OSCE Secretary General Zannier briefed Ministers on progress in the OSCE’s tasking in support of the implementation of the Minsk agreements, and provided his assessment of the situation on the ground. Mr Zannier welcomed the EU’s readiness to increase availability of personnel, resources and technical support to strengthen the effectiveness and the mandate of the OSCE monitoring mission. Ministers expressed support for the role of the OSCE.
EU Ministers highlighted the importance of fully implementing the Minsk agreements and noted the fragility of the situation. The Foreign Secretary argued that economic sanctions should remain in place until the Minsk agreements had been fully implemented to strengthen the likelihood of full compliance. The Foreign Secretary also noted the anniversary of Crimea’s illegal annexation, highlighting the human rights violations, especially towards the minority Tatar population.
Ms Mogherini emphasised that the EU should be ready to increase economic pressure on Russia if there was further escalation, but the question of sanctions should be left to the March European Council. Meanwhile the special monitoring mission should get all necessary support. Ms Mogherini emphasised need for EU unity in handling Russia.
Eastern Partnership (EaP): Riga Summit (21-22 May)
Ms Mogherini set out her view that the Riga EaP summit’s political messages should be: commitment to the Eastern Partnership; a differentiated approach; the importance of implementing reforms; and a co-operative, not divisive approach. The challenges would include managing expectations on European perspectives, and ensuring coherent political messages. The summit would also be discussed at the March FAC and at a joint EaP ministerial in the margins of the April FAC in Luxembourg.
European Neighbourhood Policy (ENP) Review
Ms Mogherini drew attention to the launch of the review process through the EEAS and Commission Joint Communication published on 4 March. There would be an ENP discussion at the April FAC. Consultations on the review will run until June, with final proposals emerging in the autumn.
Assessment of the impact of changes in the global environment
Ms Mogherini updated Ministers on the ongoing analysis of changes in the global environment as tasked by the December 2013 European Council. Initial findings will be presented to Ministers for discussion at the May FAC, which will inform a paper for discussion at the June European Council.
Leader of the House
VE Day (70th Anniversary)
I would like to inform the House of plans to commemorate the 70th anniversary of VE Day. On VE Day in 1945 millions of people across the UK and abroad, shared a sense of relief and euphoria that the war in Europe was over. The 70th anniversary is an opportunity to remember the sacrifice and sheer determination of the people who saw us through this dark period, give thanks to all those who so bravely played their part and celebrate peace and reconciliation. The three days of events will commence on Friday 8 May at 1500, the moment Sir Winston Churchill made his famous speech declaring that the war in Europe was over. There will be a national two minute silence followed by a Service of Remembrance at the Cenotaph, with wreaths laid in tribute, including by representatives of veteran organisations. Schools will be taking part in a range of activities. In the evening, a chain of beacons will be lit across the UK to mark the transition from remembrance to celebration. On Saturday 9 May, cathedrals, churches and others will ring bells, ships will sound their horns and in the evening there will be a live commemorative concert broadcast from Horse Guards Parade. Central London will reflect the spirit of VE Day with flags flying and illumination of landmarks; from Trafalgar Square, along the Mall, Whitehall and in Parliament Square. On Sunday 10 May, there will be a Service of Thanksgiving in Westminster Abbey and later, military and civilian veterans and their representatives will parade through Whitehall. In the afternoon there will be a reception for the veterans and a flypast by aircraft, including the Spitfire and the Lancaster. Throughout the weekend communities and families will bring the commemorations to life in the way which is most meaningful for them, whether this is a picnic in the park, a street party, exhibitions or formal receptions. The programme of events will be staged in partnership with a large number of organisations, including the Royal British Legion, and I thank them in advance for their passion and commitment to making VE Day 70 a success. I hope as many people as possible of all ages and from all walks of life will take the opportunity to reflect on, and mark, this important anniversary in our history and give thanks to those that contributed so much.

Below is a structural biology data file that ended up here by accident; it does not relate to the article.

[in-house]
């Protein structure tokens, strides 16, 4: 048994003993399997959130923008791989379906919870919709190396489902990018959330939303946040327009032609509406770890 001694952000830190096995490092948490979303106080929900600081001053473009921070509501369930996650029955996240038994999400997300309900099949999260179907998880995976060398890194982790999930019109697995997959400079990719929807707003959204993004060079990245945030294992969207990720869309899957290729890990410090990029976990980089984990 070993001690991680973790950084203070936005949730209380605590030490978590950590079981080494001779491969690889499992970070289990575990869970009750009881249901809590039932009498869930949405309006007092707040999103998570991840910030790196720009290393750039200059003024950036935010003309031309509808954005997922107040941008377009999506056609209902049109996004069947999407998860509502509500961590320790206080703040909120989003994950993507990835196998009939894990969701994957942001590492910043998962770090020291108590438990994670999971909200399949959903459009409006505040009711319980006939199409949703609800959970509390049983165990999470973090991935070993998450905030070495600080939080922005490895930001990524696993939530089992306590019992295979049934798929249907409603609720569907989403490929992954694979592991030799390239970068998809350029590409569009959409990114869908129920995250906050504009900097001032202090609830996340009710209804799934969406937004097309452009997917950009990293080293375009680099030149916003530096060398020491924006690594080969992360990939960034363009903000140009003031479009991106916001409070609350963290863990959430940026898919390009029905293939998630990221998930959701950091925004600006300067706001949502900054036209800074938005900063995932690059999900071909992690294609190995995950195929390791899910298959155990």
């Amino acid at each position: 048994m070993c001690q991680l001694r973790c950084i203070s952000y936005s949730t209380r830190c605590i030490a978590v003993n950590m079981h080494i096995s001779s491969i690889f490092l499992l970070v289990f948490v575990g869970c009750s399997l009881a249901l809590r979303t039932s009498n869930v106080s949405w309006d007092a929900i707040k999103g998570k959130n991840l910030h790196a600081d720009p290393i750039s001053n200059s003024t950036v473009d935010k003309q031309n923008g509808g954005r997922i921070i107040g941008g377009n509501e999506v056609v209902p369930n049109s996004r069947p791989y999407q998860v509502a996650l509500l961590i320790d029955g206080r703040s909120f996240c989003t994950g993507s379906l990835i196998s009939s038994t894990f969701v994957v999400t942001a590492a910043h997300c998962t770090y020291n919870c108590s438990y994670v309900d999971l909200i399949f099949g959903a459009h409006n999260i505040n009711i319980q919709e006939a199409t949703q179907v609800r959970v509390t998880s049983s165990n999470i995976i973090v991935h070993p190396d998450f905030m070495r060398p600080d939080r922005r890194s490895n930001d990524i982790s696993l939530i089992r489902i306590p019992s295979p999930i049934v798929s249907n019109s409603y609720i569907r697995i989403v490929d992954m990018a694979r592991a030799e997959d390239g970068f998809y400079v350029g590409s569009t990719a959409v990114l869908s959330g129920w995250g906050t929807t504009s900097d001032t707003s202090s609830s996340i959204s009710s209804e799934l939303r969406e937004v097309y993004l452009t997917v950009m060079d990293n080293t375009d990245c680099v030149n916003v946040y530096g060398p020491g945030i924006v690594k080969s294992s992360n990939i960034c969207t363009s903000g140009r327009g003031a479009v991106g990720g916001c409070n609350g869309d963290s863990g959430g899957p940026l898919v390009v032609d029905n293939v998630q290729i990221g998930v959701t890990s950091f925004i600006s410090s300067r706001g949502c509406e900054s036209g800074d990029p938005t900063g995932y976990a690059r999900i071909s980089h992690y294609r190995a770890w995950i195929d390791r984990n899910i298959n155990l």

The Muslim Brotherwood Review
I would like to update the House that a report into the main findings of the Muslim Brotherhood review will be published alongside the Government’s new counter-extremism strategy.
As we consider broader policy questions emerging from the review and the wider strategy, it is clear that further, more comprehensive measures will be required in the next Parliament to tackle the threat from extremism in the UK, and to support communities to challenge those who oppose British values.